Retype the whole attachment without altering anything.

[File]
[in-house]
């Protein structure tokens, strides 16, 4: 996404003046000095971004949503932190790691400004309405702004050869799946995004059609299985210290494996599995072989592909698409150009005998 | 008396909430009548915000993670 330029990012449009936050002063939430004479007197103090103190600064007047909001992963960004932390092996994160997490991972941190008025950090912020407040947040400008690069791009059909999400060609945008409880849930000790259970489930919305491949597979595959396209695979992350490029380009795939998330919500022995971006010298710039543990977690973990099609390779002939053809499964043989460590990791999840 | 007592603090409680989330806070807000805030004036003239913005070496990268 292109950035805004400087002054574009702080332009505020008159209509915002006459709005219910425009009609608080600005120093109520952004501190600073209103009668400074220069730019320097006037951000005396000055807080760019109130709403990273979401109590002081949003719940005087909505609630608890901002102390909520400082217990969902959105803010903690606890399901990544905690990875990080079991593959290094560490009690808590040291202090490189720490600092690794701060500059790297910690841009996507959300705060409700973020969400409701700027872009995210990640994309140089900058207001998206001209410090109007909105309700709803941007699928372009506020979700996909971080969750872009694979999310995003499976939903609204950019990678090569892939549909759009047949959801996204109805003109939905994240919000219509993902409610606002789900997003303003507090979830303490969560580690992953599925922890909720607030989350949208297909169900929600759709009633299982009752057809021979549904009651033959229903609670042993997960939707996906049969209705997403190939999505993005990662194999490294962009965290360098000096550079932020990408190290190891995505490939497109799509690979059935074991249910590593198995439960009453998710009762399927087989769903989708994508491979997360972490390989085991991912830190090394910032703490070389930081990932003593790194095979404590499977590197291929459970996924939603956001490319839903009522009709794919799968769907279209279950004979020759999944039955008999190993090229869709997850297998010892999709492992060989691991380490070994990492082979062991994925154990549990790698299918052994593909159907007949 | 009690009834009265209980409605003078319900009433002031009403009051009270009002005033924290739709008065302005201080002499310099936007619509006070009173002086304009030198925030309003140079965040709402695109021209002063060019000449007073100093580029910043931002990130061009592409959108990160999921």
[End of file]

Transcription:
[in-house]
């Protein structure tokens, strides 16, 4: 996404003046000095971004949503932190790691400004309405702004050869799946995004059609299985210290494996599995072989592909698409150009005998 | 008396909430009548915000993670 330029990012449009936050002063939430004479007197103090103190600064007047909001992963960004932390092996994160997490991972941190008025950090912020407040947040400008690069791009059909999400060609945008409880849930000790259970489930919305491949597979595959396209695979992350490029380009795939998330919500022995971006010298710039543990977690973990099609390779002939053809499964043989460590990791999840 | 007592603090409680989330806070807000805030004036003239913005070496990268 292109950035805004400087002054574009702080332009505020008159209509915002006459709005219910425009009609608080600005120093109520952004501190600073209103009668400074220069730019320097006037951000005396000055807080760019109130709403990273979401109590002081949003719940005087909505609630608890901002102390909520400082217990969902959105803010903690606890399901990544905690990875990080079991593959290094560490009690808590040291202090490189720490600092690794701060500059790297910690841009996507959300705060409700973020969400409701700027872009995210990640994309140089900058207001998206001209410090109007909105309700709803941007699928372009506020979700996909971080969750872009694979999310995003499976939903609204950019990678090569892939549909759009047949959801996204109805003109939905994240919000219509993902409610606002789900997003303003507090979830303490969560580690992953599925922890909720607030989350949208297909169900929600759709009633299982009752057809021979549904009651033959229903609670042993997960939707996906049969209705997403190939999505993005990662194999490294962009965290360098000096550079932020990408190290190891995505490939497109799509690979059935074991249910590593198995439960009453998710009762399927087989769903989708994508491979997360972490390989085991991912830190090394910032703490070389930081990932003593790194095979404590499977590197291929459970996924939603956001490319839903009522009709794919799968769907279209279950004979020759999944039955008999190993090229869709997850297998010892999709492992060989691991380490070994990492082979062991994925154990549990790698299918052994593909159907007949 | 009690009834009265209980409605003078319900009433002031009403009051009270009002005033924290739709008065302005201080002499310099936007619509006070009173002086304009030198925030309003140079965040709402695109021209002063060019000449007073100093580029910043931002990130061009592409959108990160999921």